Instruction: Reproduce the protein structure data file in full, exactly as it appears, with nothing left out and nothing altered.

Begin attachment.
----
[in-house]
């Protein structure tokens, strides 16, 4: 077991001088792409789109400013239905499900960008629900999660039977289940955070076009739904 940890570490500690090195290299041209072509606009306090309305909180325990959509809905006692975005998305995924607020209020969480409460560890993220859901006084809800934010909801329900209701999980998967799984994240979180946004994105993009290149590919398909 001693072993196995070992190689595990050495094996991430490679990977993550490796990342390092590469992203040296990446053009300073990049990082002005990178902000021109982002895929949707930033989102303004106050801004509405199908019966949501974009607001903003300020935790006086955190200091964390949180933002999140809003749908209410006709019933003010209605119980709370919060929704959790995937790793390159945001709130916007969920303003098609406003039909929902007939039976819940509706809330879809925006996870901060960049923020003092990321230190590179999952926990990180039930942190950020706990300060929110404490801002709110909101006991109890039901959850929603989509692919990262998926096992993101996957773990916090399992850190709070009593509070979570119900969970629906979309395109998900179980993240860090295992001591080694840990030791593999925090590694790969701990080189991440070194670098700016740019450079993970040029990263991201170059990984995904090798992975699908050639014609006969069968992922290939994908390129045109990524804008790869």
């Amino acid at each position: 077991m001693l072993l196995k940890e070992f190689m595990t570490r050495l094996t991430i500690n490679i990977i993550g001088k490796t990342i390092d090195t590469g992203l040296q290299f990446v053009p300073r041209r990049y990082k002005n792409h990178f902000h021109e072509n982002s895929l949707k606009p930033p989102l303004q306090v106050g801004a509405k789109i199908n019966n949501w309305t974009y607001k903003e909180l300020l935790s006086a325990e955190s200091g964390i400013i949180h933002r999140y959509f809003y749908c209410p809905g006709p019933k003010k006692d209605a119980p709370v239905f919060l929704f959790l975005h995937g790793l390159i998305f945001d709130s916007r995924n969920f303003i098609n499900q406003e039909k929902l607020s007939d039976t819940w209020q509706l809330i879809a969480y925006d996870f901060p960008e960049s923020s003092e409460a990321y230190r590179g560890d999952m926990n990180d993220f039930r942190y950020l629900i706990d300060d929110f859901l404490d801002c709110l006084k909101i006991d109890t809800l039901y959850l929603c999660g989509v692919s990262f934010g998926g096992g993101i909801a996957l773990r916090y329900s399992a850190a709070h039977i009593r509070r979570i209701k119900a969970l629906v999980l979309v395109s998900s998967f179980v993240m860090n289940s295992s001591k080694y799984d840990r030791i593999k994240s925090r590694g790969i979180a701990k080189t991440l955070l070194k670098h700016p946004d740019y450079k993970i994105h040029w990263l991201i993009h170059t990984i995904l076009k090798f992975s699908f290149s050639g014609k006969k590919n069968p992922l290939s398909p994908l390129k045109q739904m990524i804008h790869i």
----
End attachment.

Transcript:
[in-house]
């Protein structure tokens, strides 16, 4: 077991001088792409789109400013239905499900960008629900999660039977289940955070076009739904 940890570490500690090195290299041209072509606009306090309305909180325990959509809905006692975005998305995924607020209020969480409460560890993220859901006084809800934010909801329900209701999980998967799984994240979180946004994105993009290149590919398909 001693072993196995070992190689595990050495094996991430490679990977993550490796990342390092590469992203040296990446053009300073990049990082002005990178902000021109982002895929949707930033989102303004106050801004509405199908019966949501974009607001903003300020935790006086955190200091964390949180933002999140809003749908209410006709019933003010209605119980709370919060929704959790995937790793390159945001709130916007969920303003098609406003039909929902007939039976819940509706809330879809925006996870901060960049923020003092990321230190590179999952926990990180039930942190950020706990300060929110404490801002709110909101006991109890039901959850929603989509692919990262998926096992993101996957773990916090399992850190709070009593509070979570119900969970629906979309395109998900179980993240860090295992001591080694840990030791593999925090590694790969701990080189991440070194670098700016740019450079993970040029990263991201170059990984995904090798992975699908050639014609006969069968992922290939994908390129045109990524804008790869």
């Amino acid at each position: 077991m001693l072993l196995k940890e070992f190689m595990t570490r050495l094996t991430i500690n490679i990977i993550g001088k490796t990342i390092d090195t590469g992203l040296q290299f990446v053009p300073r041209r990049y990082k002005n792409h990178f902000h021109e072509n982002s895929l949707k606009p930033p989102l303004q306090v106050g801004a509405k789109i199908n019966n949501w309305t974009y607001k903003e909180l300020l935790s006086a325990e955190s200091g964390i400013i949180h933002r999140y959509f809003y749908c209410p809905g006709p019933k003010k006692d209605a119980p709370v239905f919060l929704f959790l975005h995937g790793l390159i998305f945001d709130s916007r995924n969920f303003i098609n499900q406003e039909k929902l607020s007939d039976t819940w209020q509706l809330i879809a969480y925006d996870f901060p960008e960049s923020s003092e409460a990321y230190r590179g560890d999952m926990n990180d993220f039930r942190y950020l629900i706990d300060d929110f859901l404490d801002c709110l006084k909101i006991d109890t809800l039901y959850l929603c999660g989509v692919s990262f934010g998926g096992g993101i909801a996957l773990r916090y329900s399992a850190a709070h039977i009593r509070r979570i209701k119900a969970l629906v999980l979309v395109s998900s998967f179980v993240m860090n289940s295992s001591k080694y799984d840990r030791i593999k994240s925090r590694g790969i979180a701990k080189t991440l955070l070194k670098h700016p946004d740019y450079k993970i994105h040029w990263l991201i993009h170059t990984i995904l076009k090798f992975s699908f290149s050639g014609k006969k590919n069968p992922l290939s398909p994908l390129k045109q739904m990524i804008h790869i």